Chapter

Strange Kin: Maternal Uncles and the Spectrum of Relatives

Rupert Stasch

in Society of Others

Published by University of California Press

Published in print June 2009 | ISBN: 9780520256859
Published online May 2012 | e-ISBN: 9780520943322 | DOI: http://dx.doi.org/10.1525/california/9780520256859.003.0004
Strange Kin: Maternal Uncles and the Spectrum of Relatives

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This chapter reviews the significance of maternal uncle relationships and describes how the principles of this relationship play out across people's overall worlds of kin. It draws on how uncle relations make geography co-mediative with social connections of gender, bodily genesis, care, coresidence, and generational succession. It then moves from specific kin categories to the category “relative” in general. An example is presented that show the tie between the mother's brother and the sister's child. The practical importance of uncles often turns on their identification with a clan place separate from the nephew or niece's own. For Korowai, kinship belonging involves calling each other by kinship terms, being frequently in each other's presence, living together or near each other, giving each other food and other gifts, and interacting in a mode of unconditional sharing and generous mutual concern. Kinship belonging is an impossible standard: the ideal includes its own failure.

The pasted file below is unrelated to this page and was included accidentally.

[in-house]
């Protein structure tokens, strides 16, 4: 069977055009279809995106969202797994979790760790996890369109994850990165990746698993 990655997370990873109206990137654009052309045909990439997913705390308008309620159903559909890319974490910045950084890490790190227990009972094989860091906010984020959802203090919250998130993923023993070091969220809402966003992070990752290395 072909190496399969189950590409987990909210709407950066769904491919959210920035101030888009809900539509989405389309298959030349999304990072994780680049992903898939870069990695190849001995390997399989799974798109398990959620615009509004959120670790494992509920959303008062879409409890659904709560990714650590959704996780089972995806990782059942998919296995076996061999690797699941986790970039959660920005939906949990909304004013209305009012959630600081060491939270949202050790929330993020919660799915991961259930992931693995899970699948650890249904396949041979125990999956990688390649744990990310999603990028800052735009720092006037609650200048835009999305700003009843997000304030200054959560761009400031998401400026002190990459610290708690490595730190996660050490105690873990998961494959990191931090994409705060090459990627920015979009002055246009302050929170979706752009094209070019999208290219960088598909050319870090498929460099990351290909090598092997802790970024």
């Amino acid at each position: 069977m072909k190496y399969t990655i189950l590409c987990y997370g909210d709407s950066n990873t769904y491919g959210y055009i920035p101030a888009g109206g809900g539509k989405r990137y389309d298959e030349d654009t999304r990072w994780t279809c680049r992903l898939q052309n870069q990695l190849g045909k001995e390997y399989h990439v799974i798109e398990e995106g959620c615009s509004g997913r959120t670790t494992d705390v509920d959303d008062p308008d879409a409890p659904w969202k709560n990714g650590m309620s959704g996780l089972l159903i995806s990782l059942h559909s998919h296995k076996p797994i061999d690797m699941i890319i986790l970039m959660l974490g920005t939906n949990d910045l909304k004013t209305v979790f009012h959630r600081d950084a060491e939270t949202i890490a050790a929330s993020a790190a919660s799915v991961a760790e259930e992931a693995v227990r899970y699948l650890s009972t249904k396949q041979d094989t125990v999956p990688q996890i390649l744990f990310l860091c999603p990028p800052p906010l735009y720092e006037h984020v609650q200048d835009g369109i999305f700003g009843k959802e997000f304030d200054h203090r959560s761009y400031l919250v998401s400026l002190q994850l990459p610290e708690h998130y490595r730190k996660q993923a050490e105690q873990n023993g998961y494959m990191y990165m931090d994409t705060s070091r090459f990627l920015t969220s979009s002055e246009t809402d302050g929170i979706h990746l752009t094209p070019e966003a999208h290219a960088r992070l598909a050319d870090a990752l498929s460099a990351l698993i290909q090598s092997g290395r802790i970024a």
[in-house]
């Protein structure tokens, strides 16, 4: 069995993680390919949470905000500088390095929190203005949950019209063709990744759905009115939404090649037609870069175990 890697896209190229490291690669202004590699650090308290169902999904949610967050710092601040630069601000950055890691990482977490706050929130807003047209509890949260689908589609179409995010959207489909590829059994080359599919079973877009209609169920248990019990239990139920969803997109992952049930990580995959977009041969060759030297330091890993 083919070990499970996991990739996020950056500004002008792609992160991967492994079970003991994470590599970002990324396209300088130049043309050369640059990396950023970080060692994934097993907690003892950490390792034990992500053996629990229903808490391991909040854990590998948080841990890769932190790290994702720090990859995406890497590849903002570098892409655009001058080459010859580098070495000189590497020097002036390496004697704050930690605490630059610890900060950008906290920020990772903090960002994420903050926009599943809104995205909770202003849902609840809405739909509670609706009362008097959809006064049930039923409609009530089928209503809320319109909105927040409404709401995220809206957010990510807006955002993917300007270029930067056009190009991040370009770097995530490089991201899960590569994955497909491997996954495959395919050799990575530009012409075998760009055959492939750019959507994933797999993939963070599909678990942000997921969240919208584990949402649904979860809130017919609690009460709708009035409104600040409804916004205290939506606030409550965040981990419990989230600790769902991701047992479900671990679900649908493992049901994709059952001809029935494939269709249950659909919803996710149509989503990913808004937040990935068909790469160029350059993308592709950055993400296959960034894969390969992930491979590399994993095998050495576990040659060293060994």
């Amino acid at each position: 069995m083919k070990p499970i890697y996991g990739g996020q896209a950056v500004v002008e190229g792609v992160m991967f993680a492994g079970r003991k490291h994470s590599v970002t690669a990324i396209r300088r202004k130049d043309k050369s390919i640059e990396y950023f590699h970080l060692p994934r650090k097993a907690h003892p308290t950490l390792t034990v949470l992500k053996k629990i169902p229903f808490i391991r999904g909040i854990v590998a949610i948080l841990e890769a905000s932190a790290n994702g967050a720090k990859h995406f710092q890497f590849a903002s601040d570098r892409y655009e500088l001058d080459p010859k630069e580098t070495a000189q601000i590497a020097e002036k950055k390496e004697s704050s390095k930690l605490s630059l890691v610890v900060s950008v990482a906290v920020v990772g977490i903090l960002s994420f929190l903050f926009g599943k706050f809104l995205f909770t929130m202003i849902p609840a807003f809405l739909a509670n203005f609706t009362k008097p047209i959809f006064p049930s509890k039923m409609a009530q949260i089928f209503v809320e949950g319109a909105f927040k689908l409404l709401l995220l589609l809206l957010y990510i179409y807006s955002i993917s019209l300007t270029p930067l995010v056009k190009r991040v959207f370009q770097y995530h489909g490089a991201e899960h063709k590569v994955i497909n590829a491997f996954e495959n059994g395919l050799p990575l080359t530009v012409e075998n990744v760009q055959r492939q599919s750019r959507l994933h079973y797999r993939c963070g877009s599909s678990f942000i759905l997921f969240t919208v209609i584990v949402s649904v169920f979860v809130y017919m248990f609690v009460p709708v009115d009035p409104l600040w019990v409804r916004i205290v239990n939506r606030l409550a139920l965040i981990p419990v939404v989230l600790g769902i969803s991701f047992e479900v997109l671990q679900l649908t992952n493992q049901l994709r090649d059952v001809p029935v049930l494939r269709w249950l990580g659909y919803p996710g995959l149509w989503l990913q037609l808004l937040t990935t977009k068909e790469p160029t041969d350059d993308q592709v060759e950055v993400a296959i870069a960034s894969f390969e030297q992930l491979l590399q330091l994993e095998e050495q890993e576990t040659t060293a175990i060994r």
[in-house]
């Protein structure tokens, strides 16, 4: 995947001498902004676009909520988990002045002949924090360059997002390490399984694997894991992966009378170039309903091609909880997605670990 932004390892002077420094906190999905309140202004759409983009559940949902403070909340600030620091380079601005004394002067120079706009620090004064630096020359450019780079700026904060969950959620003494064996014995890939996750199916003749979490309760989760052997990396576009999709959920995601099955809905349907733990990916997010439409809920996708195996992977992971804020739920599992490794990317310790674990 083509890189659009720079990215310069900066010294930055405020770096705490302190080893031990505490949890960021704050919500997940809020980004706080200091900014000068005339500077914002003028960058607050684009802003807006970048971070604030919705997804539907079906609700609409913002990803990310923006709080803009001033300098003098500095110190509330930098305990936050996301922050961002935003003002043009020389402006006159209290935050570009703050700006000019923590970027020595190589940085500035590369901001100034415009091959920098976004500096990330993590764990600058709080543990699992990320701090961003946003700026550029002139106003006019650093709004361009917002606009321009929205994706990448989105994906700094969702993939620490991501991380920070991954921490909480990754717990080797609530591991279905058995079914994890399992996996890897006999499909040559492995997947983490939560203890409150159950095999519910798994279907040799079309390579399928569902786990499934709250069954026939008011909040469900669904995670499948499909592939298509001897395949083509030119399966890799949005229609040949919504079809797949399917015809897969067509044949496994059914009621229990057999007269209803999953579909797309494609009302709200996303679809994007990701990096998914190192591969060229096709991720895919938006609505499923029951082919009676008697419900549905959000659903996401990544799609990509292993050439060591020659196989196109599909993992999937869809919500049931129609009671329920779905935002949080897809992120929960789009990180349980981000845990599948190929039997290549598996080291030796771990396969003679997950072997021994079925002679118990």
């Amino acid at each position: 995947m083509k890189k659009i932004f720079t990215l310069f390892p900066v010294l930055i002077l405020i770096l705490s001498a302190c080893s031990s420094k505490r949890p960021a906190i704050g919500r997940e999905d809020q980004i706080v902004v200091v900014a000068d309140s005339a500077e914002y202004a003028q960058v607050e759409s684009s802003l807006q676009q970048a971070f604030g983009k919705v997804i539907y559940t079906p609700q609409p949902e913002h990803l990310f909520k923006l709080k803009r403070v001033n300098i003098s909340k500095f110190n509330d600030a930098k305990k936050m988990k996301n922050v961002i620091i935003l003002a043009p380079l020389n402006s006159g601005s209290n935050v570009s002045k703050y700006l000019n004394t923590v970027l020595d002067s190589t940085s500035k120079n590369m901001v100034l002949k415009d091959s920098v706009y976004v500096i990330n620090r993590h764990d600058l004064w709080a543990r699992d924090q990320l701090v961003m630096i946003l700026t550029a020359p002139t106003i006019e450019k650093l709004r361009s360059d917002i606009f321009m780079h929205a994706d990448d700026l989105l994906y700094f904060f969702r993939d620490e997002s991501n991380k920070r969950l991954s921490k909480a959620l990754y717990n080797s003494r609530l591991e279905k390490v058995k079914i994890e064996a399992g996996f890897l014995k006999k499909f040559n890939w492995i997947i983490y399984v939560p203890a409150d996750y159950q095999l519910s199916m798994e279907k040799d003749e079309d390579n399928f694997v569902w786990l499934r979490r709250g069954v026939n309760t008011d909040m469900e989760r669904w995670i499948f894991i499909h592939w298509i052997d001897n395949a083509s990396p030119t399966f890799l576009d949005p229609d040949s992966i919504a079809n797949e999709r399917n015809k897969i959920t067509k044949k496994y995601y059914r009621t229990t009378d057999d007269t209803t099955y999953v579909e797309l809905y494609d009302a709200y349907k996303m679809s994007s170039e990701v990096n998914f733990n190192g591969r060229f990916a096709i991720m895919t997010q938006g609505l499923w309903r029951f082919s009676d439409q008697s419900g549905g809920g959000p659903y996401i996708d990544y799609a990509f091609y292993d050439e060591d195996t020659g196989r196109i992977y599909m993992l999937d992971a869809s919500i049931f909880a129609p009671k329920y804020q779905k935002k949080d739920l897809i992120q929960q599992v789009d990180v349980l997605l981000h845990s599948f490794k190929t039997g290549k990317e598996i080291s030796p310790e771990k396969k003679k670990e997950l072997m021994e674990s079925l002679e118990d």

Keywords: maternal uncle; kinship; gender; bodily genesis; care; coresidence; generational succession; Korowai

Chapter.  12676 words.  Illustrated.

Subjects: Anthropology

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